Southern California -- this just in

« Previous Post | L.A. NOW Home | Next Post »

Will California voters support Jerry Brown's calls for new taxes?

May 15, 2012 |  2:57 pm

Budget protest

Is California ready for a new round of taxes?

In releasing a revised budget with major cuts, Gov. Jerry Brown is hoping voter will give the state some breathing room by raising taxes in November.

Talk back LABrown warned that the deficit -- now at an estimated  $16 billion -- could grow significantly if voters reject his proposed ballot measure to raise the state sales tax and income levies on the wealthy, according to The Times' Christopher Megerian and Anthony York.

Republicans on Monday sharply criticized Brown for pushing for new taxes.

FULL COVERAGE: Get the latest on the budget battle at PolitiCal.

"We believe this updated proposal is part of the governor's strategy to try and fool Californians into accepting a costly tax increase as a necessary step," said a statement from Assembly Republican Leader Connie Conway (R-Tulare) and Assemblyman Jim Nielsen (R-Gerber).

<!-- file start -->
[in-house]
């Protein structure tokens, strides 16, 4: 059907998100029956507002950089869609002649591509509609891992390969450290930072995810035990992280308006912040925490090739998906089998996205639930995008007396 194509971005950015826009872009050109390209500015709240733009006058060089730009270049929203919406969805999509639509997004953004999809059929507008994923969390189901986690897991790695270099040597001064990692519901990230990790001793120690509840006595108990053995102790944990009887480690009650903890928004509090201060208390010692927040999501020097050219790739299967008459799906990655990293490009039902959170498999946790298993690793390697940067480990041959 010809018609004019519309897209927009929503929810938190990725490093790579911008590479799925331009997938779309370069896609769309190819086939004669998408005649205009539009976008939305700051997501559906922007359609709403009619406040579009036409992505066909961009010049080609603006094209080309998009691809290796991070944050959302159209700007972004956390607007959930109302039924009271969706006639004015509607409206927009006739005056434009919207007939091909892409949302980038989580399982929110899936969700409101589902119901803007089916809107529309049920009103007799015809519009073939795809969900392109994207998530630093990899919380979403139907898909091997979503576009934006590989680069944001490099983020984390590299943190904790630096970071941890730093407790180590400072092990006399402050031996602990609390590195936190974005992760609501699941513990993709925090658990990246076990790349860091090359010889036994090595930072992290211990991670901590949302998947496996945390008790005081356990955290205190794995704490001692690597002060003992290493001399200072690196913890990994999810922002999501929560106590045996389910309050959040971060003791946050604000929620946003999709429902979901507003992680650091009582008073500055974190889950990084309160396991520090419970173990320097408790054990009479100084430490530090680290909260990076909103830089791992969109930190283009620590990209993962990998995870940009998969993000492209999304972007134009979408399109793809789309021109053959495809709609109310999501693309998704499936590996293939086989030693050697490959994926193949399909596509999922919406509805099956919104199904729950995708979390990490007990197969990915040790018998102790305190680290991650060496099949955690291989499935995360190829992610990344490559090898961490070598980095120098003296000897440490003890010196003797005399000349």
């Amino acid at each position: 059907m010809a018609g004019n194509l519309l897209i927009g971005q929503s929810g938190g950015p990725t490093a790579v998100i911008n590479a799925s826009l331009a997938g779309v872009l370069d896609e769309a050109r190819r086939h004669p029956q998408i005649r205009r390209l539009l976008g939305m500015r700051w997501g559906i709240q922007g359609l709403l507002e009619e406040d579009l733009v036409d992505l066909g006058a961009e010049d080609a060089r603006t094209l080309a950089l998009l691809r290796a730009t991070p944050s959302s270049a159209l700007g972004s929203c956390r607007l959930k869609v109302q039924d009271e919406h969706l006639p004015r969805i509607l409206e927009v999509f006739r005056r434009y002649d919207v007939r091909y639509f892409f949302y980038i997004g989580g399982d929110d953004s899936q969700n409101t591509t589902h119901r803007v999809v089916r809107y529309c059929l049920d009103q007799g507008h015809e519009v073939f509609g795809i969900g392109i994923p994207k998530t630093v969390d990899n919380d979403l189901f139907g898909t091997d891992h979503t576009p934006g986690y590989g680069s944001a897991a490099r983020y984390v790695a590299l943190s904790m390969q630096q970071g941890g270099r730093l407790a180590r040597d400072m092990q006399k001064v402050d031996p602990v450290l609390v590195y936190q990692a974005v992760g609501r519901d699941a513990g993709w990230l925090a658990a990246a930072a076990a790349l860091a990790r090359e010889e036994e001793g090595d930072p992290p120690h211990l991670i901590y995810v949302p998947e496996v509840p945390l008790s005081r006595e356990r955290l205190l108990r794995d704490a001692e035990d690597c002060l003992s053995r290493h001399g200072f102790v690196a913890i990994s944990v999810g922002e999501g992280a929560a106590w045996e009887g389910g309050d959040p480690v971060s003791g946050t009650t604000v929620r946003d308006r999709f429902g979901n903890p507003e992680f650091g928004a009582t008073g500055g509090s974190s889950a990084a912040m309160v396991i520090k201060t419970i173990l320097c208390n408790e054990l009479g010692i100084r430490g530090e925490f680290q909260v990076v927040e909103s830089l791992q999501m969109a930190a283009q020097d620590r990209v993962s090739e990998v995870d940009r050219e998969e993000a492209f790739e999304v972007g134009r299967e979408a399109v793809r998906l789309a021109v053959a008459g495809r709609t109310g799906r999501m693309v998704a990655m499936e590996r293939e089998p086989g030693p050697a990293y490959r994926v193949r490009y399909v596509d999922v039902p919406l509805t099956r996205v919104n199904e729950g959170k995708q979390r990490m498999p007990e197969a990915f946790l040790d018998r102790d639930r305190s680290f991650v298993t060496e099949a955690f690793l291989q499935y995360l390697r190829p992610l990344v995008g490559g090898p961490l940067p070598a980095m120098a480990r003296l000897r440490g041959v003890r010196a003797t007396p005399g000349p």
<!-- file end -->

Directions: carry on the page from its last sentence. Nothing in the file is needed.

Without the taxes, Brown said, there would be an extra $6.1 billion in cuts. Besides $5.5 billion in reductions in K-12 schools and community colleges, the University of California and California State University systems would be cut by $250 million each. Other popular programs, such as lifeguards at state beaches, would also get the ax.

Brown said he was open to suggestions on better ways to close California's budget gap but said that the state had to live within its means. Anticipating strong reactions to his proposal, he asked for "a modicum of stoicism."

Are you willing to support Brown's tax plan? Or do you support major cuts in services?

Share your views below.


California court leaders decry budget cuts

California lawmakers hope to soften some of governor's cuts

Chat: Times reporter Christopher Megerian answers reader questions on the budget.

Photo: Christina Dorame holds a sign that reads "Tax the Kardashians" during a protest of Gov. Jerry Brown's revised budget in downtown L.A. Credit: Ricardo DeAratanha/ Los Angeles Times / May 14, 2012